• Between ages 5 and 6 months, babies begin to exhibit stranger anxiety where they do not like it when other people hold or play with them, and will show this discomfort visibly.
  • Around age 12 months, babies become aware of not only other peoples' expressions but also their actual emotional states, especially distress.
  • Between the ages of 13 and 18 months, separation anxiety may subside as object permanence develops, and they understand their caretaker isn't gone even when they can't see them.
  • By age 2, toddlers can show a wide range of emotions and are becoming better at regulating and coping with their emotions.
  • Another important aspect of emotional development, temperament, has to do with babies' general emotional and social state.
  • Temperament refers to babies' innate personality; the general pattern of how babies will react to and interact with their environment which is present from birth.
  • Closely related to infants' emotional development is their social development; it's through relationships with caregivers and other people that children learn how to apply and use their emotions, expressions, and emotional understanding.

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What sexuality and body awareness takes place in infants?

  • While many people believe that sexual development does not become an important issue until puberty and adolescence, children actually begin showing sexual behavior and interest in their sexual functioning from infancy.
  • Babies are continually exploring their own bodies in order to learn about them.
  • They want to understand what they look like and how parts work and this will include investigating their genitals or walking around naked.
  • Because such behavior is a normal and natural development of their sexual, gender, and personal identity, caregivers should avoid chastising young children or labeling these kinds of exploratory actions as "bad" or "dirty."
  • Instead, caregivers should set and enforce proper limits on such behavior, allowing toddlers and young children to explore themselves at home in private and discouraging them from doing these behaviors in public.
  • Distracting children, and guiding them towards more socially appropriate behavior are good ways to get children to refocus without shaming them in the process.

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How can I successfully parent my infant?

  • Coming home from the hospital for the first time with a tiny person who depends entirely on you for all his needs can be a daunting prospect and it's normal to feel a mixture of excitement, joy, and love along with some anxiety, fear, and a little trepidation.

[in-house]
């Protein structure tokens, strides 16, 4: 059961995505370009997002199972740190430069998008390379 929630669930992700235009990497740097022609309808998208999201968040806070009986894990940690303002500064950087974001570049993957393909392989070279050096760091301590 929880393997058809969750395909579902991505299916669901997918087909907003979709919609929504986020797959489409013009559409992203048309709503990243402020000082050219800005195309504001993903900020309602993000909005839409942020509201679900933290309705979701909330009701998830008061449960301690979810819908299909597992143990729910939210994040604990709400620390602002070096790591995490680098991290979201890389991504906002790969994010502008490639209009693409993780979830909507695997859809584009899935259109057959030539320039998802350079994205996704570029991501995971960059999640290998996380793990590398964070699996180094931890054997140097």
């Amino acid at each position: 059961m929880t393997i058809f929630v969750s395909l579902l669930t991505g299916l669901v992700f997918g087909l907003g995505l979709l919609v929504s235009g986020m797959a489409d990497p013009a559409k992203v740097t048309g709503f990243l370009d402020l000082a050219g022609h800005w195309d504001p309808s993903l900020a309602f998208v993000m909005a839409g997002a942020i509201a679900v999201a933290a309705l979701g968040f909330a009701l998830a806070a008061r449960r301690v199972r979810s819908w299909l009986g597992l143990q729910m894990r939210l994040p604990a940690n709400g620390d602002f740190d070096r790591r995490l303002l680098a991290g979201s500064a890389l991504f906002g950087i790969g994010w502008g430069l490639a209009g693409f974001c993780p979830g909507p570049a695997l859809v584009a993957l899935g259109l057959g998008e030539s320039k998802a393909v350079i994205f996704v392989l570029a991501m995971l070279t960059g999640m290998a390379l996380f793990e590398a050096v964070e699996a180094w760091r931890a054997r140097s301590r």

• It's important to support the baby\'s head and neck in order to stabilize the entire body, and holding infants securely also communicates unconditional love that helps to form the parent-child bond.
  • Parents and caregivers should facilitate movement and growth by giving babies safe environments to play and to explore on their own.
  • Infants need food and water to survive, to grow, and to thrive.
  • Babies take in nutrients and fluids, and their bodies break them down, keep what they need, and get rid of the waste products through urination and fecal elimination. Preparation is the key to smooth diaper changes for everyone involved.
  • Caregivers can help their baby learn how to sleep in more adult-like patterns and how to soothe themselves to sleep. While some babies easily adapt to more mature sleep cycles, other babies may take much more effort and patience to do so.
  • Babies need to be bathed regularly and there are different ways to wash babies, according to their age, motor abilities, and preferences.
  • Babies cry because they're hungry, tired, sick, hot, cold, in pain, bored, over stimulated, want affection, or are uncomfortable in some way and parents can often learn to differentiate their baby's cries.
  • At a normal well-baby visit, parents should expect doctors to measure and weigh the baby and to discuss the baby's feeding and elimination, sleep habits, growth, development, and general well-being.
  • Another important factor in maintaining infant health is building up their immune system, or their ability to fight off serious infections, through immunizations.
  • Common baby medical concerns include teething, colic, coughs and colds, fever, and diarrhea and vomiting